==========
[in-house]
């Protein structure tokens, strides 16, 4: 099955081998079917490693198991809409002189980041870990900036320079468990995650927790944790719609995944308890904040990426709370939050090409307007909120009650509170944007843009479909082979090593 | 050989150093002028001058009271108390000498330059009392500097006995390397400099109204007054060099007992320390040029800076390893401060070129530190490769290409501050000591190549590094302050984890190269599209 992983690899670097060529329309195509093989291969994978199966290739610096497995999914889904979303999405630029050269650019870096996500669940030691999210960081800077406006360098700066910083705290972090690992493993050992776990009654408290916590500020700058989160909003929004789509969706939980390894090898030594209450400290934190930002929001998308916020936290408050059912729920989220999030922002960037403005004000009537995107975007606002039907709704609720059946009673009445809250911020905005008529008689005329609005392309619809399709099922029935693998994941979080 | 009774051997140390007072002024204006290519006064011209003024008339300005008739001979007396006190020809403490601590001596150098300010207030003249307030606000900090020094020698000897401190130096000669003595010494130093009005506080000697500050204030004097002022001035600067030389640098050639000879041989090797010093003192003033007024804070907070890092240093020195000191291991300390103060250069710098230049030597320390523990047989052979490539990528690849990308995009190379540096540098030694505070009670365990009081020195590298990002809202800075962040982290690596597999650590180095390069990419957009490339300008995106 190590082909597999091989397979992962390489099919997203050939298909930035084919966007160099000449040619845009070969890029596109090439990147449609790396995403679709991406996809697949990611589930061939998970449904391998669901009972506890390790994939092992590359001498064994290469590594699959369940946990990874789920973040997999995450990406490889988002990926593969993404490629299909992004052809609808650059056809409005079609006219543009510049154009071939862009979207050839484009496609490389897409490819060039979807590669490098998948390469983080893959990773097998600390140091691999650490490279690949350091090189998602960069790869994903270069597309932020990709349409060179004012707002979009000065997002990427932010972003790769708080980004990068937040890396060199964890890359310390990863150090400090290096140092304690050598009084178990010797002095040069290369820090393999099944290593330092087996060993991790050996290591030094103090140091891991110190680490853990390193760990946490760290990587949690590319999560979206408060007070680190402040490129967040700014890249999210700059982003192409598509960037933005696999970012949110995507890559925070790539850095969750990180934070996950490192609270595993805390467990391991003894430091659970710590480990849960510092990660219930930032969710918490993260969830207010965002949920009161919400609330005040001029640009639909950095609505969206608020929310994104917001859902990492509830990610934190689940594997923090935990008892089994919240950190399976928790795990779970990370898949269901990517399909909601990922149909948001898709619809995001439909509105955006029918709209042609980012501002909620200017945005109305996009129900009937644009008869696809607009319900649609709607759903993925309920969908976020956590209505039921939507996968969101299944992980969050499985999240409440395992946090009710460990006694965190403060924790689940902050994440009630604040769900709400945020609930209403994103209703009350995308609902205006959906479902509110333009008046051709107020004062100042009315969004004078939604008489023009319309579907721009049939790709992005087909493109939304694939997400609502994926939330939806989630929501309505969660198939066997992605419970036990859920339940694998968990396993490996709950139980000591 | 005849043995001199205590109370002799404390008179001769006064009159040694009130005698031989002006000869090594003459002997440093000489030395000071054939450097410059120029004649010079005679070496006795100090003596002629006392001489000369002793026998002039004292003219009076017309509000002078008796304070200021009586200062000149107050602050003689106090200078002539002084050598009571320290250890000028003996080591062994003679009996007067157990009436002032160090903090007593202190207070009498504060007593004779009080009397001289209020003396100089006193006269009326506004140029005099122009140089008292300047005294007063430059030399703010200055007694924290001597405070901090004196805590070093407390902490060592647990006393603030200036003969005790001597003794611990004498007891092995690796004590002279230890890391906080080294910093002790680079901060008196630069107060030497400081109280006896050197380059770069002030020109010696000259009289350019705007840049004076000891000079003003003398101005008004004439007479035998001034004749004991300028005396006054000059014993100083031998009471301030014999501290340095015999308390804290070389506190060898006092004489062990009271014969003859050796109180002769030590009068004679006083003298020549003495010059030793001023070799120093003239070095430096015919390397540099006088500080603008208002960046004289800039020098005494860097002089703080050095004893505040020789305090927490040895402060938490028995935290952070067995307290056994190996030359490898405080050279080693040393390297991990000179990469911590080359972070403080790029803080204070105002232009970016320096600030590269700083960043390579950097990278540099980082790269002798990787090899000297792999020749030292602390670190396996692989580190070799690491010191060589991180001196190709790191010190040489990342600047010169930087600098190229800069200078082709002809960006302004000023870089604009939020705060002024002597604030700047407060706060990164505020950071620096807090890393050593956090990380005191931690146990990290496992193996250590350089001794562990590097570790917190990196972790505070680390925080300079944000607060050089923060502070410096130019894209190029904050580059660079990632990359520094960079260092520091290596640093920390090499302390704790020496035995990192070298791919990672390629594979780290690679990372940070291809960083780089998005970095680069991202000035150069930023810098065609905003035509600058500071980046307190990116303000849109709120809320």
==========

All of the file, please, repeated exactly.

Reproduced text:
[in-house]
């Protein structure tokens, strides 16, 4: 099955081998079917490693198991809409002189980041870990900036320079468990995650927790944790719609995944308890904040990426709370939050090409307007909120009650509170944007843009479909082979090593 | 050989150093002028001058009271108390000498330059009392500097006995390397400099109204007054060099007992320390040029800076390893401060070129530190490769290409501050000591190549590094302050984890190269599209 992983690899670097060529329309195509093989291969994978199966290739610096497995999914889904979303999405630029050269650019870096996500669940030691999210960081800077406006360098700066910083705290972090690992493993050992776990009654408290916590500020700058989160909003929004789509969706939980390894090898030594209450400290934190930002929001998308916020936290408050059912729920989220999030922002960037403005004000009537995107975007606002039907709704609720059946009673009445809250911020905005008529008689005329609005392309619809399709099922029935693998994941979080 | 009774051997140390007072002024204006290519006064011209003024008339300005008739001979007396006190020809403490601590001596150098300010207030003249307030606000900090020094020698000897401190130096000669003595010494130093009005506080000697500050204030004097002022001035600067030389640098050639000879041989090797010093003192003033007024804070907070890092240093020195000191291991300390103060250069710098230049030597320390523990047989052979490539990528690849990308995009190379540096540098030694505070009670365990009081020195590298990002809202800075962040982290690596597999650590180095390069990419957009490339300008995106 190590082909597999091989397979992962390489099919997203050939298909930035084919966007160099000449040619845009070969890029596109090439990147449609790396995403679709991406996809697949990611589930061939998970449904391998669901009972506890390790994939092992590359001498064994290469590594699959369940946990990874789920973040997999995450990406490889988002990926593969993404490629299909992004052809609808650059056809409005079609006219543009510049154009071939862009979207050839484009496609490389897409490819060039979807590669490098998948390469983080893959990773097998600390140091691999650490490279690949350091090189998602960069790869994903270069597309932020990709349409060179004012707002979009000065997002990427932010972003790769708080980004990068937040890396060199964890890359310390990863150090400090290096140092304690050598009084178990010797002095040069290369820090393999099944290593330092087996060993991790050996290591030094103090140091891991110190680490853990390193760990946490760290990587949690590319999560979206408060007070680190402040490129967040700014890249999210700059982003192409598509960037933005696999970012949110995507890559925070790539850095969750990180934070996950490192609270595993805390467990391991003894430091659970710590480990849960510092990660219930930032969710918490993260969830207010965002949920009161919400609330005040001029640009639909950095609505969206608020929310994104917001859902990492509830990610934190689940594997923090935990008892089994919240950190399976928790795990779970990370898949269901990517399909909601990922149909948001898709619809995001439909509105955006029918709209042609980012501002909620200017945005109305996009129900009937644009008869696809607009319900649609709607759903993925309920969908976020956590209505039921939507996968969101299944992980969050499985999240409440395992946090009710460990006694965190403060924790689940902050994440009630604040769900709400945020609930209403994103209703009350995308609902205006959906479902509110333009008046051709107020004062100042009315969004004078939604008489023009319309579907721009049939790709992005087909493109939304694939997400609502994926939330939806989630929501309505969660198939066997992605419970036990859920339940694998968990396993490996709950139980000591 | 005849043995001199205590109370002799404390008179001769006064009159040694009130005698031989002006000869090594003459002997440093000489030395000071054939450097410059120029004649010079005679070496006795100090003596002629006392001489000369002793026998002039004292003219009076017309509000002078008796304070200021009586200062000149107050602050003689106090200078002539002084050598009571320290250890000028003996080591062994003679009996007067157990009436002032160090903090007593202190207070009498504060007593004779009080009397001289209020003396100089006193006269009326506004140029005099122009140089008292300047005294007063430059030399703010200055007694924290001597405070901090004196805590070093407390902490060592647990006393603030200036003969005790001597003794611990004498007891092995690796004590002279230890890391906080080294910093002790680079901060008196630069107060030497400081109280006896050197380059770069002030020109010696000259009289350019705007840049004076000891000079003003003398101005008004004439007479035998001034004749004991300028005396006054000059014993100083031998009471301030014999501290340095015999308390804290070389506190060898006092004489062990009271014969003859050796109180002769030590009068004679006083003298020549003495010059030793001023070799120093003239070095430096015919390397540099006088500080603008208002960046004289800039020098005494860097002089703080050095004893505040020789305090927490040895402060938490028995935290952070067995307290056994190996030359490898405080050279080693040393390297991990000179990469911590080359972070403080790029803080204070105002232009970016320096600030590269700083960043390579950097990278540099980082790269002798990787090899000297792999020749030292602390670190396996692989580190070799690491010191060589991180001196190709790191010190040489990342600047010169930087600098190229800069200078082709002809960006302004000023870089604009939020705060002024002597604030700047407060706060990164505020950071620096807090890393050593956090990380005191931690146990990290496992193996250590350089001794562990590097570790917190990196972790505070680390925080300079944000607060050089923060502070410096130019894209190029904050580059660079990632990359520094960079260092520091290596640093920390090499302390704790020496035995990192070298791919990672390629594979780290690679990372940070291809960083780089998005970095680069991202000035150069930023810098065609905003035509600058500071980046307190990116303000849109709120809320």